TEA, S.D. - Jaelyn Kae Morehead is a senior at Tea Area High School. She was recognized as as a U.S. Presidential Scholar Tuesday morning. Her school counselor had to send in some things on her behalf.
"It was around eight essays I had to complete, asking questions about the students about the school about the community," Kara Spieler said. "The students had to do their part as well, and I know that was pretty labor intensive. Mine took about four hours per student, and after that we were notified that Jaelyn made it on to the semi-finals and today, we found out she qualified as the Presidential Scholar and that is pretty exciting."
Morehead said she couldn't believe she was selected for it. One boy and one girl from each state earn the honor. Alan Zhu of Rapid City-Stevens High School was the other student honored in South Dakota.
"Only two kids in the state get it. Honestly, I didn't know how to react when I first got it because I didn't think in a thousand years I would ever be selected for it," Morehead said.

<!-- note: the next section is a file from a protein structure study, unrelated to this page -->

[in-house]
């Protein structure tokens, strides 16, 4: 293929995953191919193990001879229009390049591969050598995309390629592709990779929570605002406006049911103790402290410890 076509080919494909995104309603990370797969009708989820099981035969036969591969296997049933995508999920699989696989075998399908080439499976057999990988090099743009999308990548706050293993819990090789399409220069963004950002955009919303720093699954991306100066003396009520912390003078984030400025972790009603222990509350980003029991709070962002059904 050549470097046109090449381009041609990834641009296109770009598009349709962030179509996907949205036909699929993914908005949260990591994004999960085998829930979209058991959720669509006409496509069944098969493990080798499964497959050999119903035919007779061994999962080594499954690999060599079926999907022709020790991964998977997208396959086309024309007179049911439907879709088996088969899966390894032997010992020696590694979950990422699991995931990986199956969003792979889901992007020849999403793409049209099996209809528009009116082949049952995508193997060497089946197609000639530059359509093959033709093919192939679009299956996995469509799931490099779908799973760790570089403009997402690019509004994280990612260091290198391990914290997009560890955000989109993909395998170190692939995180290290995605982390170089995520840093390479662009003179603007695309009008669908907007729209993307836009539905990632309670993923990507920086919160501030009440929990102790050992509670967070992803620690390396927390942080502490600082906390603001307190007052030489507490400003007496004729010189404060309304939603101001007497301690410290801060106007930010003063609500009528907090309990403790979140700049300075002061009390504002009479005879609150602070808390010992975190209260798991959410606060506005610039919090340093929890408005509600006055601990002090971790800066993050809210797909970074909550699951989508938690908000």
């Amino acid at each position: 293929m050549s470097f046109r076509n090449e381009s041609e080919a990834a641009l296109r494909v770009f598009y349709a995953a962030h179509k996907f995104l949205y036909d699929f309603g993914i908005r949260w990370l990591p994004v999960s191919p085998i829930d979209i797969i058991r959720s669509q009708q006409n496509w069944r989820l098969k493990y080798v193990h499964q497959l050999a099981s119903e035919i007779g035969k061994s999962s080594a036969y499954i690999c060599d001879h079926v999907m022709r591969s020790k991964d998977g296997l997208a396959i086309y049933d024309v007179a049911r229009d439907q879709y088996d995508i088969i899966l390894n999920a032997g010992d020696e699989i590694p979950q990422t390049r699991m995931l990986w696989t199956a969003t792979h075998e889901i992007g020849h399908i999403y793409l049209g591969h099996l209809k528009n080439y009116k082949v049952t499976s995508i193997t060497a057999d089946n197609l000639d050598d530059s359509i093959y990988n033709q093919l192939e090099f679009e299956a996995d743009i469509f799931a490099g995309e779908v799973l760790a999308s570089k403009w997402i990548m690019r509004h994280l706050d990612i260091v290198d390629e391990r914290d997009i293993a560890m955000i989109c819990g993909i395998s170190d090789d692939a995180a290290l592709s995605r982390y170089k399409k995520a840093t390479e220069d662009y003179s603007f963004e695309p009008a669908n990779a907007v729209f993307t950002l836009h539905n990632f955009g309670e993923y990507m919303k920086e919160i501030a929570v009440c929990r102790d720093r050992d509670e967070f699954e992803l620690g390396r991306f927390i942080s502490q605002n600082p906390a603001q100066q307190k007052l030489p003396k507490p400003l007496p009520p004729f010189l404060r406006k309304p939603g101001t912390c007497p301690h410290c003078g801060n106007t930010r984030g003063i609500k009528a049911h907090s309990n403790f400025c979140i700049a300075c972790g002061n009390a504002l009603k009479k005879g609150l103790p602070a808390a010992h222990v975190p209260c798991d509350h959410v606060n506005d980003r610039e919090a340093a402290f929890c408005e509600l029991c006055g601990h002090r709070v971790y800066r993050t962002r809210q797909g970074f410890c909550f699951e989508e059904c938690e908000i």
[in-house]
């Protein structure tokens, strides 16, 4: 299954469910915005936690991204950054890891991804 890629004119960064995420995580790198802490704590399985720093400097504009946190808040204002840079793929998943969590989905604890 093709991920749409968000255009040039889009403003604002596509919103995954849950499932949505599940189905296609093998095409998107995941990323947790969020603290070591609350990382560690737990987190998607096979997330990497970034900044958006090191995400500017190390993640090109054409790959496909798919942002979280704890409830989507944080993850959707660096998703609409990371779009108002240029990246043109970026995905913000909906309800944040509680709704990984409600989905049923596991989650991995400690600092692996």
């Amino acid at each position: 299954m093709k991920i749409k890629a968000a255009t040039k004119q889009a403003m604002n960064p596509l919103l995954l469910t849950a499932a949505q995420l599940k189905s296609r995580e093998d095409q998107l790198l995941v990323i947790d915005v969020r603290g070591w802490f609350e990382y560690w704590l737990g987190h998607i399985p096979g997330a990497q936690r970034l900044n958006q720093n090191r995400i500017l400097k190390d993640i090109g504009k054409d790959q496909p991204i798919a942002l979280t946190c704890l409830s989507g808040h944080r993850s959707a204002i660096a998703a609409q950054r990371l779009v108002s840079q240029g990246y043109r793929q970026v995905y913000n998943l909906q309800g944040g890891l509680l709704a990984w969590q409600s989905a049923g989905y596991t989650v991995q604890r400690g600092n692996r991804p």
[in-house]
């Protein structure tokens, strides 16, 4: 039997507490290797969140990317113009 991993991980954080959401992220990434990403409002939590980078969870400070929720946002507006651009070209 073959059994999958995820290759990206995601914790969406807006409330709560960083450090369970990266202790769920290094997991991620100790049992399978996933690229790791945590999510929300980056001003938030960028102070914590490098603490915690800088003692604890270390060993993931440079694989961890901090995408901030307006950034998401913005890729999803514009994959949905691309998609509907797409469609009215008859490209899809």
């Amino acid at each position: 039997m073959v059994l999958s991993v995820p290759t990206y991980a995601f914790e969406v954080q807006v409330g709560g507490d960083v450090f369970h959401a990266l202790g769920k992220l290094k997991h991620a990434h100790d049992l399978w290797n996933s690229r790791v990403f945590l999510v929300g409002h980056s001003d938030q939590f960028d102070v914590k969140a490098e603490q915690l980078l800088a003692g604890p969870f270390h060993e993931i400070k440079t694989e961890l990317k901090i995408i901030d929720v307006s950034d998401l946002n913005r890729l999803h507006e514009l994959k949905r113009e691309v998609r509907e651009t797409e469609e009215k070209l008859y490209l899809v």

"She's a great writer. She expresses herself really, really well. But her ability to think critically and analytically about issues and concepts really sets her apart from a lot of these students," Ryan Decker said. He is Morehead's science teacher.
"I first found out- I didn't believe it at first. My mom had to tell me that yeah you got it, and I could not believe it," Morehead said.
"It is very prestigious, very exclusive; just representing the best students and biggest and brightest spots of our future, not of the state but for the nation," Decker said.
"I hope that everybody, who sees this, all the younger kids take no matter what school you are from, no matter how many kids you have in school, as long as you apply yourself, as long as you work hard and you stay dedicated with your academics, you can excel in anything to have been selected out of South Dakota, and we have so many intelligent and accomplished students here. It really was inspiring kind of," Morehead said.
"I can't think of anyone more deserving," Decker said.
The Presidential Scholar Program was created in 1964. A total of 161 high school seniors across the United States were named scholars.